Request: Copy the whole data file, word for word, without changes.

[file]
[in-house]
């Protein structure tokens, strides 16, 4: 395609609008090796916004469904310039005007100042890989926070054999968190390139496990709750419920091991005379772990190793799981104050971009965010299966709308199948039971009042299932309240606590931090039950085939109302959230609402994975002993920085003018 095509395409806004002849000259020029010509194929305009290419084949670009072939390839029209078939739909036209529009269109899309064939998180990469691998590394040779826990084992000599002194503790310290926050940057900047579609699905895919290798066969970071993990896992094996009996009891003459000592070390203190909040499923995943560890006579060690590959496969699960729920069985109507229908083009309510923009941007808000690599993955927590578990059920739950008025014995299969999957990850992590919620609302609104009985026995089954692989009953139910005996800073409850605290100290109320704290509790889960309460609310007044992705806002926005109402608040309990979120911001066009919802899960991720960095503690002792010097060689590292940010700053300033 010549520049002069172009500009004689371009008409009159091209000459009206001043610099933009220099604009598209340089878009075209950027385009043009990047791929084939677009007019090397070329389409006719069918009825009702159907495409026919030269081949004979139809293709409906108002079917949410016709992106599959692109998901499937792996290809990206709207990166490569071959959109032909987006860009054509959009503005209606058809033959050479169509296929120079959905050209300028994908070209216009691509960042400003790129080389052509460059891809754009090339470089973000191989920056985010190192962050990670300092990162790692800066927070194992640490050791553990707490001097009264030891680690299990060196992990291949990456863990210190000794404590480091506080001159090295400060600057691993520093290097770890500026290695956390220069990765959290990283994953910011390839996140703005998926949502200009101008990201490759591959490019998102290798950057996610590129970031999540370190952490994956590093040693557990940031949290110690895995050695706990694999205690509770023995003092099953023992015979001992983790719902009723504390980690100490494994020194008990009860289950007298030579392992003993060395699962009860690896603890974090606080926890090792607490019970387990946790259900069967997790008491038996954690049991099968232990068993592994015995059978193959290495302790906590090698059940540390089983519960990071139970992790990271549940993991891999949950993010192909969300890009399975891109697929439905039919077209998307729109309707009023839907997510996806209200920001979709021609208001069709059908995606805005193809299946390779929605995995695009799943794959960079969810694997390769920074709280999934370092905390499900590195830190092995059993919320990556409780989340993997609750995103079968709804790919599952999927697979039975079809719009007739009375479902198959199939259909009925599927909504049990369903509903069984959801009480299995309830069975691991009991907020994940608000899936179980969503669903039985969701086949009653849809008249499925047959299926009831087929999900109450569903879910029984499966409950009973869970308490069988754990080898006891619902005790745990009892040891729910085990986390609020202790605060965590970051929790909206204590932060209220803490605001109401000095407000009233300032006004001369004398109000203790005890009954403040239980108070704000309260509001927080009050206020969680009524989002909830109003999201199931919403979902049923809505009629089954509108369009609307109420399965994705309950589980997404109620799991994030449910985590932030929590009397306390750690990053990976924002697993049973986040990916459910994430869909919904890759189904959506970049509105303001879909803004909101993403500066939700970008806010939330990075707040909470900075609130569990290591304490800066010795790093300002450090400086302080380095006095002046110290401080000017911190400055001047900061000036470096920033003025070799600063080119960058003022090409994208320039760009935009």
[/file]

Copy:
[in-house]
């Protein structure tokens, strides 16, 4: 395609609008090796916004469904310039005007100042890989926070054999968190390139496990709750419920091991005379772990190793799981104050971009965010299966709308199948039971009042299932309240606590931090039950085939109302959230609402994975002993920085003018 095509395409806004002849000259020029010509194929305009290419084949670009072939390839029209078939739909036209529009269109899309064939998180990469691998590394040779826990084992000599002194503790310290926050940057900047579609699905895919290798066969970071993990896992094996009996009891003459000592070390203190909040499923995943560890006579060690590959496969699960729920069985109507229908083009309510923009941007808000690599993955927590578990059920739950008025014995299969999957990850992590919620609302609104009985026995089954692989009953139910005996800073409850605290100290109320704290509790889960309460609310007044992705806002926005109402608040309990979120911001066009919802899960991720960095503690002792010097060689590292940010700053300033 010549520049002069172009500009004689371009008409009159091209000459009206001043610099933009220099604009598209340089878009075209950027385009043009990047791929084939677009007019090397070329389409006719069918009825009702159907495409026919030269081949004979139809293709409906108002079917949410016709992106599959692109998901499937792996290809990206709207990166490569071959959109032909987006860009054509959009503005209606058809033959050479169509296929120079959905050209300028994908070209216009691509960042400003790129080389052509460059891809754009090339470089973000191989920056985010190192962050990670300092990162790692800066927070194992640490050791553990707490001097009264030891680690299990060196992990291949990456863990210190000794404590480091506080001159090295400060600057691993520093290097770890500026290695956390220069990765959290990283994953910011390839996140703005998926949502200009101008990201490759591959490019998102290798950057996610590129970031999540370190952490994956590093040693557990940031949290110690895995050695706990694999205690509770023995003092099953023992015979001992983790719902009723504390980690100490494994020194008990009860289950007298030579392992003993060395699962009860690896603890974090606080926890090792607490019970387990946790259900069967997790008491038996954690049991099968232990068993592994015995059978193959290495302790906590090698059940540390089983519960990071139970992790990271549940993991891999949950993010192909969300890009399975891109697929439905039919077209998307729109309707009023839907997510996806209200920001979709021609208001069709059908995606805005193809299946390779929605995995695009799943794959960079969810694997390769920074709280999934370092905390499900590195830190092995059993919320990556409780989340993997609750995103079968709804790919599952999927697979039975079809719009007739009375479902198959199939259909009925599927909504049990369903509903069984959801009480299995309830069975691991009991907020994940608000899936179980969503669903039985969701086949009653849809008249499925047959299926009831087929999900109450569903879910029984499966409950009973869970308490069988754990080898006891619902005790745990009892040891729910085990986390609020202790605060965590970051929790909206204590932060209220803490605001109401000095407000009233300032006004001369004398109000203790005890009954403040239980108070704000309260509001927080009050206020969680009524989002909830109003999201199931919403979902049923809505009629089954509108369009609307109420399965994705309950589980997404109620799991994030449910985590932030929590009397306390750690990053990976924002697993049973986040990916459910994430869909919904890759189904959506970049509105303001879909803004909101993403500066939700970008806010939330990075707040909470900075609130569990290591304490800066010795790093300002450090400086302080380095006095002046110290401080000017911190400055001047900061000036470096920033003025070799600063080119960058003022090409994208320039760009935009």